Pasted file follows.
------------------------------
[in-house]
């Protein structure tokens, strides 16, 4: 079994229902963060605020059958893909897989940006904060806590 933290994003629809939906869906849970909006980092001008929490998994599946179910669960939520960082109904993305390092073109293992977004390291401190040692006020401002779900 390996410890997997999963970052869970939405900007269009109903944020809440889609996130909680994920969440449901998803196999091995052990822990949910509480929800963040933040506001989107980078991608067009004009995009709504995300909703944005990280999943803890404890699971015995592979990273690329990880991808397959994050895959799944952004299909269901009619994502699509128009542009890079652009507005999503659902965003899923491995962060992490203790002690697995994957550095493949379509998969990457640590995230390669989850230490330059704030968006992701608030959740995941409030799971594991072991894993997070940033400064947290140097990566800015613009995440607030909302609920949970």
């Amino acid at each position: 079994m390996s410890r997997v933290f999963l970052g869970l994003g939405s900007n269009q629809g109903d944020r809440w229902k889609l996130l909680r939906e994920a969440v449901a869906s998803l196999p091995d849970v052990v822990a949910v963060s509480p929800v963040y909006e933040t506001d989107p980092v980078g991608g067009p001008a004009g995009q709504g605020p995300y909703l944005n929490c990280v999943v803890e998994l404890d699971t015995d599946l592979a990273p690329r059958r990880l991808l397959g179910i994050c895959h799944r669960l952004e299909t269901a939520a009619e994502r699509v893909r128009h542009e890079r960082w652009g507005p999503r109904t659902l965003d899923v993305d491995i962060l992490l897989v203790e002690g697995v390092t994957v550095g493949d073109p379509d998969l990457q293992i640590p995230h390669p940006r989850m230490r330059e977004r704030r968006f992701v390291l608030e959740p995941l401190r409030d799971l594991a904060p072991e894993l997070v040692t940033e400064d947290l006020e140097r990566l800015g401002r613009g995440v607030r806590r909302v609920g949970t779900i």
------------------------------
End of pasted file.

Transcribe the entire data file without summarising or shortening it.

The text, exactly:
[in-house]
């Protein structure tokens, strides 16, 4: 079994229902963060605020059958893909897989940006904060806590 933290994003629809939906869906849970909006980092001008929490998994599946179910669960939520960082109904993305390092073109293992977004390291401190040692006020401002779900 390996410890997997999963970052869970939405900007269009109903944020809440889609996130909680994920969440449901998803196999091995052990822990949910509480929800963040933040506001989107980078991608067009004009995009709504995300909703944005990280999943803890404890699971015995592979990273690329990880991808397959994050895959799944952004299909269901009619994502699509128009542009890079652009507005999503659902965003899923491995962060992490203790002690697995994957550095493949379509998969990457640590995230390669989850230490330059704030968006992701608030959740995941409030799971594991072991894993997070940033400064947290140097990566800015613009995440607030909302609920949970």
């Amino acid at each position: 079994m390996s410890r997997v933290f999963l970052g869970l994003g939405s900007n269009q629809g109903d944020r809440w229902k889609l996130l909680r939906e994920a969440v449901a869906s998803l196999p091995d849970v052990v822990a949910v963060s509480p929800v963040y909006e933040t506001d989107p980092v980078g991608g067009p001008a004009g995009q709504g605020p995300y909703l944005n929490c990280v999943v803890e998994l404890d699971t015995d599946l592979a990273p690329r059958r990880l991808l397959g179910i994050c895959h799944r669960l952004e299909t269901a939520a009619e994502r699509v893909r128009h542009e890079r960082w652009g507005p999503r109904t659902l965003d899923v993305d491995i962060l992490l897989v203790e002690g697995v390092t994957v550095g493949d073109p379509d998969l990457q293992i640590p995230h390669p940006r989850m230490r330059e977004r704030r968006f992701v390291l608030e959740p995941l401190r409030d799971l594991a904060p072991e894993l997070v040692t940033e400064d947290l006020e140097r990566l800015g401002r613009g995440v607030r806590r909302v609920g949970t779900i």